George Frison’s Prehistoric Hunters of the High Plains has been the standard text on plains prehistory since its first publication in 1978, influencing generations of archaeologists. Now, a third edition of this classic work is available for scholars, students, and avocational archaeologists. Thorough and comprehensive, extensively illustrated, the book provides an introduction to the archaeology of the more than 13,000 year long history of the western Plains and the adjacent Rocky Mountains. Reflecting the boom in recent archaeological data, it reports on studies at a wide array of sites from deep prehistory to recent times examining the variability in the archeological record as well as in field, analytical, and interpretive methods. The 3rd edition brings the book up to date in a number of significant areas, as well as addressing several topics inadequately developed in previous editions.

A Day in a Working Life 300 Trades and Professions through History 3 volumes

Author: Gary Westfahl
Publisher: ABC-CLIO
ISBN: 9781610694032
Release Date: 2015-04-21
Genre: History

Ideal for high school and college students studying history through the everyday lives of men and women, this book offers intriguing information about the jobs that people have held, from ancient times to the 21st century. • Provides detailed, interesting essays describing more than 300 professions and occupations across a broad range of eras, including the 21st century, and from around the world, which will give readers a wider understanding of how people have supported themselves throughout time • Supplies historical primary documents that provide personal perspectives on past occupations • Offers fascinating information on how professions began, who did them, and continuity in occupations across time, such as that 18th-century journalists were often imprisoned for displeasing those in authority, and yet 21st-century U.S. journalists may still spend time in jail for refusing to reveal their sources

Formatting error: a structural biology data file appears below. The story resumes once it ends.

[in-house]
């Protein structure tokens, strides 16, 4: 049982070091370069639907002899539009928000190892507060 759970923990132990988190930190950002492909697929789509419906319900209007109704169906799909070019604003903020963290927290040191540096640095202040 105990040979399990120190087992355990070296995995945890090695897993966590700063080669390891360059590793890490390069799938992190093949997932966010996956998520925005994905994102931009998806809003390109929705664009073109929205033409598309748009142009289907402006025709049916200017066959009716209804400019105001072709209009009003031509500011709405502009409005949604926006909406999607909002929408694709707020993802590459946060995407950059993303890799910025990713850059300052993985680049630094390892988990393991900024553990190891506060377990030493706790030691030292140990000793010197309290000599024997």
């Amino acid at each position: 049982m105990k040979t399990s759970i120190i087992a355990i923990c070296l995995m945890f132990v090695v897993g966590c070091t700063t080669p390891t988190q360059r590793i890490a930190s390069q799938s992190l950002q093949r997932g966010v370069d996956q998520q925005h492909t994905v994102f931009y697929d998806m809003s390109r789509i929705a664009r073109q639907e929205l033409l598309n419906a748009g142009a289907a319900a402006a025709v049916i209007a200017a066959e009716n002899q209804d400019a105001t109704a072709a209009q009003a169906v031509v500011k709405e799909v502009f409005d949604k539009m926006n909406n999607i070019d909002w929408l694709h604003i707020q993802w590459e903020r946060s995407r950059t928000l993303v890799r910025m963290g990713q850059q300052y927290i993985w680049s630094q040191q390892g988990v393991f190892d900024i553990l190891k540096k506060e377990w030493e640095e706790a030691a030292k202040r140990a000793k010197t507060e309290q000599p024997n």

From Hand to Handle

Author: Lawrence Barham
Publisher: OUP Oxford
ISBN: 9780191668104
Release Date: 2013-09-19
Genre: History

Mankind's utter dependency on technology extends back approximately three million years to the first stone tools, but it was only with the innovation of hafting, some 300,000 years ago, that technology took its first modern form and revolutionized our social and economic lives. The development of handles and shafts, which were added to some tools previously made of single materials and hand-held, made the tools not only more efficient but improved their makers' chances of survival by making the quest for food more productive. This volume brings together evidence for the cognitive, social, and technological foundations necessary for the development of hafting to form a speculative theory about this revolutionary innovation. The creation of tools with handles required considerable planning based on an expert understanding of the properties of the raw materials involved, a form of early engineering. Yet it was the ability to envisage the final, integrated form of the tool which underpinned the remarkable novelty of hafting, one which had massive implications for the human species and which laid the foundations for the technology we rely on today.

Deadly Powers

Author: Paul A. Trout
Publisher: Prometheus Books
ISBN: 9781616145026
Release Date: 2011-11-15
Genre: Nature